Could Nemtsov Threaten Putin in Death as in Life?

Dynamic and debonair opposition leader had supported liberal economic reforms, criticized Russian president's aggression in Ukraine More

Oil Smuggling Highlights Challenges in Shutting Down IS Finances

Pentagon spokesman says Islamic State 'certainly continues to get revenue from the oil industry black market' but that airstrikes have made a dent More

India Focuses on Infrastructure, Investment to Propel Economy

Government expects economy to grow at 8 to 8.5 percent in next fiscal year More

Featured Videos

Your JavaScript is turned off or you have an old version of Adobe's Flash Player. Get the latest Flash player.
US Supreme Court Hears Hijab Discrimination Casei
X
Katherine Gypson
February 25, 2015 11:30 PM
The U.S. Supreme Court has heard opening arguments in a workplace religious discrimination case that examines whether a clothing store can refuse to hire a young woman for wearing the headscarf she says is a symbol of her Muslim faith. Katherine Gypson reports from the Supreme Court.
Video

Video US Supreme Court Hears Hijab Discrimination Case

The U.S. Supreme Court has heard opening arguments in a workplace religious discrimination case that examines whether a clothing store can refuse to hire a young woman for wearing the headscarf she says is a symbol of her Muslim faith. Katherine Gypson reports from the Supreme Court.
Video

Video Falling Gas Prices Hurt Nascent Illinois Hydraulic Fracturing Industry

Falling oil prices are helping consumers purchase cheaper petroleum at the pump. But that’s made hydraulic fracturing or “fracking” less economically viable for the companies in the United States invested in the process. VOA’s Kane Farabaugh reports on one Midwestern town that was hoping to change its fortunes by cashing in on the next big U.S. oil boom.
Video

Video Fighting in Sudan's South Kordofan Fuels Mass Displacement

Heavy fighting in Sudan's South Kordofan state is causing hundreds of thousands to flee into uncertain conditions. Local aid organizations estimate as many as 400,000 civilians have been internally displaced since the conflict began more than three years ago, while another 250,000 have fled across the border to refugee camps in South Sudan. VOA's Adam Bailes reports.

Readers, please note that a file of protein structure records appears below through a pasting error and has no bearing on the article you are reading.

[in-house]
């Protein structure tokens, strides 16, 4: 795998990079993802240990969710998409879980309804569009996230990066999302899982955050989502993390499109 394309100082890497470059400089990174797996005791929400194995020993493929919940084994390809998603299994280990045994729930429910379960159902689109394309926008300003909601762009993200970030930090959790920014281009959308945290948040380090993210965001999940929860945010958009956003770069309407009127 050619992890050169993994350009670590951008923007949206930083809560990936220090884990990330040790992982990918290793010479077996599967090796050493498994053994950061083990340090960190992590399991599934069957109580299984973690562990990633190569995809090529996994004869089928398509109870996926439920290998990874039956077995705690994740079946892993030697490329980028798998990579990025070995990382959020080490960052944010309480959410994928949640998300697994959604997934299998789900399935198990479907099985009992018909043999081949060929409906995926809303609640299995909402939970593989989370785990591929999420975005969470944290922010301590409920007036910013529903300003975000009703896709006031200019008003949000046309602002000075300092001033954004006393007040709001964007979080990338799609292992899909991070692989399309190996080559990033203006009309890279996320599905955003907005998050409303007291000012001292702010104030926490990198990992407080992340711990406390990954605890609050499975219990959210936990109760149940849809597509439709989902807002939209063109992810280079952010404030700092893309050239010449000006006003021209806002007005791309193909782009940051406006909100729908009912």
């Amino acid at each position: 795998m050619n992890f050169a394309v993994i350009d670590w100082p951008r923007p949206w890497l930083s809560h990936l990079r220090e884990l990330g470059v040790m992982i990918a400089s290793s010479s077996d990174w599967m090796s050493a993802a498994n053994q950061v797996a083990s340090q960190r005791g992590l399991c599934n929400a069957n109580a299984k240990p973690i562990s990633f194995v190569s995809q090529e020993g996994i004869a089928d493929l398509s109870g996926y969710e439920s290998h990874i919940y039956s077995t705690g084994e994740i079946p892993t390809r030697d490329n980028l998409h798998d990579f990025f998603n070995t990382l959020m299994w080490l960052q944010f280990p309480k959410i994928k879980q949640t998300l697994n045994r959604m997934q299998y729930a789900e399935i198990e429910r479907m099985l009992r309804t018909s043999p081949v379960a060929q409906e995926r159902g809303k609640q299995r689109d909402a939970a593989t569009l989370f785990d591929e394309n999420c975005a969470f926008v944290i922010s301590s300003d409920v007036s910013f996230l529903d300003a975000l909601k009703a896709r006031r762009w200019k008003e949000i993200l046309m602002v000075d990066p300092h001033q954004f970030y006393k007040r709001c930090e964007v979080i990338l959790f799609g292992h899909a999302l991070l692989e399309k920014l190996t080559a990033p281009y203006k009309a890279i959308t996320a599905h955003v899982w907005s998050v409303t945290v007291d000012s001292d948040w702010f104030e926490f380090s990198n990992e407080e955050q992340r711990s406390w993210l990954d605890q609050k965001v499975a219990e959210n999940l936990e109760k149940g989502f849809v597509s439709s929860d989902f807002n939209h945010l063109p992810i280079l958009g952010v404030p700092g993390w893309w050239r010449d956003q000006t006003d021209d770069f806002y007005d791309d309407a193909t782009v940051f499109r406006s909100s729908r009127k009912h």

Video

Video Lao Dam Project Runs Into Opposition

A Lao dam project on a section of the Mekong River is drawing opposition from local fishermen, international environmental groups and neighboring countries. VOA's Say Mony visited the region to investigate the concerns. Colin Lovett narrates.
Video

Video A Filmmaker Discovers Her Biracial Identity in "Little White Lie

Lacey Schwartz grew up in an upper middle-class Jewish family, in a town in upstate New York where almost everyone she knew was white. She assumed that she was, as well. Her recent documentary, Little White Lie, tells the story of how she uncovered the secret of her true racial background. VOA’s Carolyn Weaver has more on the film.
Video

Video Deep Under Antarctic Ice Sheet, Life!

With the end of summer in the Southern hemisphere, the Antarctic research season is over. Scientists from Northern Illinois University are back in their laboratory after a 3-month expedition on the Ross Ice Shelf, the world’s largest floating ice sheet. As VOA’s Rosanne Skirble reports, they hope to find clues to explain the dynamics of the rapidly melting ice and its impact on sea level rise.
Video

Video US-Cuba Normalization Talks Resume Friday

Negotiations aimed at normalizing diplomatic relations between the U.S. and Cuba resume Friday. On the table: lifting a half-century trade embargo and easing banking and travel restrictions. There's opposition in Congress, but some analysts say there may be sufficient political and economic incentives in both nations for a potential breakthrough this year. VOA's Mil Arcega reports.
Video

Video Pakistan's Deadline For SIM Registration Has Cellphone Users Scrambling

Pakistani cell phone users have until midnight Thursday to register their SIM cards, or their service will be cut off. While some privacy experts worry about government intrusion, many Pakistanis are just worried about keeping their phone lines open. VOA Deewa reporter Arshad Muhmand has more from Peshawar.
Video

Video Myanmar Warns Factory Workers to End Strikes

Outside Myanmar's main city Yangon, thousands of workers walked off their jobs earlier this month demanding a doubling of their wages, pay raises after a year and input from labor unions on industrial regulations. Since Friday, the standoff has grown more tense as police moved in to disrupt the sit-ins, resulting in clashes that injured people from both sides. VOA correspondent Steve Herman visited industrial zones which have become a focus of Myanmar's fledgling workers rights movement.
Video

Video Oscar Winners Do More Than Thank the Academy

The Academy Awards presentation is Hollywood’s night to reward the best movies from the previous year. It’s typically a lot of glitter, a lot of thank you’s, a lot of speeches. But many of this year’s speeches carried messages beyond the thank you's. VOA’s Carolyn Presutti takes a look.

All About America

Circumventing Censorship

An Internet Primer for Healthy Web Habits

As surveillance and censoring technologies advance, so, too, do new tools for your computer or mobile device that help protect your privacy and break through Internet censorship.
More